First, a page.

When it comes to God games I can’t help but to think of classics like ‘Populous’, ‘Spore’, and my personal favourite ‘Black and White’ – what a great game, right!? I’ve always been a fan of them so had been looking forward to trying out Reus, a title that takes a completely different approach to the genre by giving you control of four giants of the world; the Water Giant, the Earth Giant, the Mountain Giant and the Swamp Giant (which I have to admit looks like a very ill Teenage Mutant Ninja Turtle). Each Giant allows you to control nature by crafting the world and interacting with its eco system in different ways. What you don’t have control of however is those pesky beings known as mankind!

Reus offers three game modes, though one of those is a simple tutorial that introduces you to the game mechanics. The other two are the ‘Era mode’ that acts as the game’s main campaign, and ‘Free play’ which allows you to play through the game without the limitations that the campaign imposes on the player.


It’s certainly worth playing through the tutorial as it’ll teach you everything you need to know about what each Giant’s powers can do and the ‘Symbioses’ (the synergy of the game’s eco system) that’s created by placing certain animals next to certain plants. I wouldn’t recommend jumping straight into the game without tackling the tutorial first, especially if you’re hoping to be a good God…

Whilst ‘Era mode’ is the meat and bones of Reus’ single player offering, it doesn’t exactly have a story; instead it offers challenges to complete and achievements to unlock in order to give you a sense of progression. ‘Free play’ mode actually feels the same, but gives you all of the powers at the start and you are free to play how you want – you won’t have any challenges to complete though and nor will you unlock any of the game’s objective achievements.

The main aim of Reus is to create luxurious lands so that villages can thrive and mankind can survive. This is all done by utilising your Giant’s powers in each different way – the Water Giant makes oceans, the Swamp Giant creates swamp lands, the Forest Giant creates Woodlands and the Mountain Giant creates… you guessed it, mountains. The rest of the Giant’s powers offer varying effects and introduce different things to the land, though they’re all typically tied to the Giant’s specific power. You’ll have to be sure to take advantage of all of your powers if you’re going to create a world that humanity will be happy to live in.


Once you have used a Giant’s power to craft some land and planted a few trees and animals around the place, humans will soon arrive and build a settlement. These humans will then start working on ‘Projects’; small jobs that are made up of building essential things such as granaries, schools, and barracks, but will eventually progress into things such as observatories, light houses and even grand castles. These ‘Projects’ all have a time limit and a certain amount of prerequisites before they can be completed, essentially demanding that you’ve provided the humans with the means to progress. Taking advantage of ‘Symbioses’ effects made by the placement of specific objects will help you, whilst upgrading the Giants and their powers can make life easier too.

It’s funny then that the biggest threat to the Giants in Reus is the thing they strive to look after – the humans. You do everything to keep the humans happy, but they never want to make life easy for you. Grow a village too quickly and they become too greedy. Favour one village over another or create one village too close to another and humans will start a wa r- whatever happened to ‘make love, not war’?! Villagers can even begin to attack a Giant, something which can result in a ‘game over’ if the poor Giant meets his demise.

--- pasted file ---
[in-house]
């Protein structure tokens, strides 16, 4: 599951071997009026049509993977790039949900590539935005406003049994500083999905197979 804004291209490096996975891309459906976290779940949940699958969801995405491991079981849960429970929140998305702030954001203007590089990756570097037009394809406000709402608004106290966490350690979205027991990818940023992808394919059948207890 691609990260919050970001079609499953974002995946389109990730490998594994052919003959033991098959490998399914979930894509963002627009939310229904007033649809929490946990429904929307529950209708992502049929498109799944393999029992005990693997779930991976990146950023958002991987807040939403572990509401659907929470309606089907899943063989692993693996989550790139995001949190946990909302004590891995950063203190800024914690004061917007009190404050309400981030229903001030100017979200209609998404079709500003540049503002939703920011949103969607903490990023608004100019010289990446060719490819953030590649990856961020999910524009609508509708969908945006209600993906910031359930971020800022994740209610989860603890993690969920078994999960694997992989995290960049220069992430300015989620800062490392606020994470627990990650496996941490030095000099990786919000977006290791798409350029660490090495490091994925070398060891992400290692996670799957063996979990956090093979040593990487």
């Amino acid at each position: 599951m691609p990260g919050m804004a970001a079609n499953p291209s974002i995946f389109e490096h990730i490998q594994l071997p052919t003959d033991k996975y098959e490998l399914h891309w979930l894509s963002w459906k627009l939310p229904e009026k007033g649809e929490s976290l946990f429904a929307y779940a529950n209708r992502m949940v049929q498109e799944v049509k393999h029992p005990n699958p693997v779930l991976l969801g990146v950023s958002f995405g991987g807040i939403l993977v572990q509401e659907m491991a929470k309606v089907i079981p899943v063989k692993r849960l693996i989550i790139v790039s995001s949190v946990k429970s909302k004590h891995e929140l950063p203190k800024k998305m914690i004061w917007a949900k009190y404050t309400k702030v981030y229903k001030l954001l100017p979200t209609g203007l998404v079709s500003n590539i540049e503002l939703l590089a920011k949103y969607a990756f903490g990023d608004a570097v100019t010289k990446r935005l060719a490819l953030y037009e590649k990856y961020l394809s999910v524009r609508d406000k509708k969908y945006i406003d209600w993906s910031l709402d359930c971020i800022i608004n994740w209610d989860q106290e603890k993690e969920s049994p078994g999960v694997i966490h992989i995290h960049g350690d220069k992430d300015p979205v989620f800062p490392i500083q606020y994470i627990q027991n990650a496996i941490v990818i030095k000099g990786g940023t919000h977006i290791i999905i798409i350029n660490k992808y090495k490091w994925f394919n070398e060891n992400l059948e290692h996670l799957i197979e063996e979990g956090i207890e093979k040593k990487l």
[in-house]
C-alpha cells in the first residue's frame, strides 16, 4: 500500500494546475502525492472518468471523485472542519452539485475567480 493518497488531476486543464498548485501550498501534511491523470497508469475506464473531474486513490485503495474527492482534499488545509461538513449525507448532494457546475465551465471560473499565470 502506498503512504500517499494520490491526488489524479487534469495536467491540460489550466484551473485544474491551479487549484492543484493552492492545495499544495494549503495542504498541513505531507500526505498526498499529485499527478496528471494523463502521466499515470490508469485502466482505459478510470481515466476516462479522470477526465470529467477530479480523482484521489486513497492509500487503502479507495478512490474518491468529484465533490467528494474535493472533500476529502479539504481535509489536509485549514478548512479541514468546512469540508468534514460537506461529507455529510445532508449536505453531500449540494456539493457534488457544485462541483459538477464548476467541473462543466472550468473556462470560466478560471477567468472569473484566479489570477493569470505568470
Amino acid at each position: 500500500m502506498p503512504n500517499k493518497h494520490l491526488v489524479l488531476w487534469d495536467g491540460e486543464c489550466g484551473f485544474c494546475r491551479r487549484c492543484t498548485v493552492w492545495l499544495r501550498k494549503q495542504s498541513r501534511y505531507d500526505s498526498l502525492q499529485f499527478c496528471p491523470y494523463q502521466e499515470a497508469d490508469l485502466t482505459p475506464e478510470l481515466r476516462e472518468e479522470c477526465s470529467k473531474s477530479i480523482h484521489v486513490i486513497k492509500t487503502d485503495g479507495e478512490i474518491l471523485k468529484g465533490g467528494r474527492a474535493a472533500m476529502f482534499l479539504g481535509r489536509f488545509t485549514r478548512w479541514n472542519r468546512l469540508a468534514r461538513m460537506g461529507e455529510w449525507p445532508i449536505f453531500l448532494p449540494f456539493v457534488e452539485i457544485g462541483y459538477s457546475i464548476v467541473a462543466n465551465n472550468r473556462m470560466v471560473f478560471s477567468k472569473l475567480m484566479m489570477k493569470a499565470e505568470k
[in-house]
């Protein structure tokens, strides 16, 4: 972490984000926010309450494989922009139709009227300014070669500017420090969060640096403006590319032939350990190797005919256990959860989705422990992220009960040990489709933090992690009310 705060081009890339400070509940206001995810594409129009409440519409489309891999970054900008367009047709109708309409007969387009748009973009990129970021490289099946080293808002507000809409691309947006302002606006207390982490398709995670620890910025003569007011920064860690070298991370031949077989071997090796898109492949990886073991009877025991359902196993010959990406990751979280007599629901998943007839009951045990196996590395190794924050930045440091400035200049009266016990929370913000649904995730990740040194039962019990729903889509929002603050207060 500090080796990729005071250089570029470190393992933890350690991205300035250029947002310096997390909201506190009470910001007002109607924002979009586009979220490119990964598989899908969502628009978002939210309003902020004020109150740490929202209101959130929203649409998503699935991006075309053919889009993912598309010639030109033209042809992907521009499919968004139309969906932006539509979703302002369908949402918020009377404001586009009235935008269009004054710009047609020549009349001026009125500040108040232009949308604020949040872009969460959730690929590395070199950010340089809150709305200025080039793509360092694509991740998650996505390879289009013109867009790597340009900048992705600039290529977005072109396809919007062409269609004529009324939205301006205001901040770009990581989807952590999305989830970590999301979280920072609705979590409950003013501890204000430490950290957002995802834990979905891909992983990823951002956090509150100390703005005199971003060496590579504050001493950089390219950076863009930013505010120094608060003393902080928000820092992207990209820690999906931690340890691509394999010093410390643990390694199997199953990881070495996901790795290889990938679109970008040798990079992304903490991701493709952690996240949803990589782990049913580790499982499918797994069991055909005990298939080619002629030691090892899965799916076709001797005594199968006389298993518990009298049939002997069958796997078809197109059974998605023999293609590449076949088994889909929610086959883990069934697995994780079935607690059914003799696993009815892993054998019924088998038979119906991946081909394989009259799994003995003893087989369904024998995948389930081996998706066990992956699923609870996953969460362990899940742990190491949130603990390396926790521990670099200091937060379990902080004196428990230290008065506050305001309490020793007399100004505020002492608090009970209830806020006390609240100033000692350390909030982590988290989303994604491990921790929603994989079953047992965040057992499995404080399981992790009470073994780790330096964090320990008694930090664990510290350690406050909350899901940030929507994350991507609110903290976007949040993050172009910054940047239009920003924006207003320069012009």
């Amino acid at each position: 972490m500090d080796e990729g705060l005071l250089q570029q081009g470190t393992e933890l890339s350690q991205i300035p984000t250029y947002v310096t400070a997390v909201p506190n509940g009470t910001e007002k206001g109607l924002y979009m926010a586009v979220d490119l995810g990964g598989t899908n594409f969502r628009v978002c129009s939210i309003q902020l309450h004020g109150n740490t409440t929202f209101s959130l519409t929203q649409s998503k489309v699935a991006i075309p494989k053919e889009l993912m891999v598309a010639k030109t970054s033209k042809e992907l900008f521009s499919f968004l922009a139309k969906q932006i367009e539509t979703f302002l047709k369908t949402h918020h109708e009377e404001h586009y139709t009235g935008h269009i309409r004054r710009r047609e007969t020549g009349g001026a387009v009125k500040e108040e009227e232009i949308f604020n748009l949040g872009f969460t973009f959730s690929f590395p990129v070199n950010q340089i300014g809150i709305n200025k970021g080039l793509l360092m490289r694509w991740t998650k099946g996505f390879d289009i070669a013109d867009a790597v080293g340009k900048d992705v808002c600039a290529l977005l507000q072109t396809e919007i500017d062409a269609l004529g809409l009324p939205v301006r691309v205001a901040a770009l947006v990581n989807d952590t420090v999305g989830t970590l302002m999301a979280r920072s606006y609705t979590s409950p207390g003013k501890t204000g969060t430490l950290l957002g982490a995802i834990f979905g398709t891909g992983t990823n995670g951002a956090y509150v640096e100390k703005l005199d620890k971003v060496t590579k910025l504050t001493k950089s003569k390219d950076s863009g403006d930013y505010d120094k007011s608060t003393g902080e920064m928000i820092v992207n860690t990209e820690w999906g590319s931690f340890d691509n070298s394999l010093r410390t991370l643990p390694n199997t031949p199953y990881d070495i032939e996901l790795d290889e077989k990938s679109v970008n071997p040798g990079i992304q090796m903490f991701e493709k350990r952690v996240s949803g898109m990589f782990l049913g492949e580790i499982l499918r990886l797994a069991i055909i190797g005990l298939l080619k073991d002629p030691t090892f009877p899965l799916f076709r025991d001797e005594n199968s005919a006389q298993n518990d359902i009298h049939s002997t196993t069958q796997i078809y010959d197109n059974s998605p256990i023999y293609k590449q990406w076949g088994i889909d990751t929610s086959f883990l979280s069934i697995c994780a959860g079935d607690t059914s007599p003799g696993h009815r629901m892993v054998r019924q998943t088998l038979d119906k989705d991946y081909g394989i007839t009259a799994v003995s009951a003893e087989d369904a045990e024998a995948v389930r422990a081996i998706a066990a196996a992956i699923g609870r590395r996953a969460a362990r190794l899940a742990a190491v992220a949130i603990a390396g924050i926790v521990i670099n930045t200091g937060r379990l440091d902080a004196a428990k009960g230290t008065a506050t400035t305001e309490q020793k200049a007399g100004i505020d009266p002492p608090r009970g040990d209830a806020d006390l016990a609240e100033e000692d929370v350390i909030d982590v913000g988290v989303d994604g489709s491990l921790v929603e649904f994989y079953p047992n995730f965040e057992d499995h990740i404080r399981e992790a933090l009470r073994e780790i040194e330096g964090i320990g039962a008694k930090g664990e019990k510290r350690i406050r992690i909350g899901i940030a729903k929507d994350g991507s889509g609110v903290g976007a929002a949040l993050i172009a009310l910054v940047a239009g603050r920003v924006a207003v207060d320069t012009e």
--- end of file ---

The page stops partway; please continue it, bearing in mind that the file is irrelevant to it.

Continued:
There are ways to stop an attack on a Giant though. You can always ‘try’ to stop the humans by using a Giant’s power such as an earthquake or a swamp ball attack, though my experience suggest this would never really stop them. I’d typically have to resort to completely destroying a village in order to stop a war; something that quickly became frustrating after working so hard to make my villages prosperous.


I enjoyed playing Reus and there is a real satisfaction to be had from crafting a world and seeing how the human population respond to it, though it does have a few problems. The background music consists of just the one track and it quickly becomes very tedious to hear it over and over again – especially since the game demands hours of play to really get into. I also found that ‘Era mode’ was a little lacking. It might’ve been more enjoyable if it offered a better sense of progress and didn’t give you all the Giants to begin with, instead drip-feeding content to you and therefore giving the feeling of ‘something new and something gained’ the further you progress. Last but not least as far as my frustrations went was the movement speed of the Giants – it’s painstakingly slow and the game is in desperate need of a fast forward button to speed things up a little.


It has its flaws, but Reus still manages to offer an enjoyable take on the God genre with its colourful 2D visuals and dependence on multiple Giants to do your work. It’s gives players a different way to play and whilst the campaign won’t hook you in with a sense of depth, it will keep you entertained. It’s certainly a better way to spend a few hours of your human life rather than warring with others in a neighbouring town…

Developer: Abbey Games
Publisher: SOEDESCO
Release Date: 14/10/2016
Format(s): Xbox One (Reviewed), Playstation 4, PC, Mac, Linux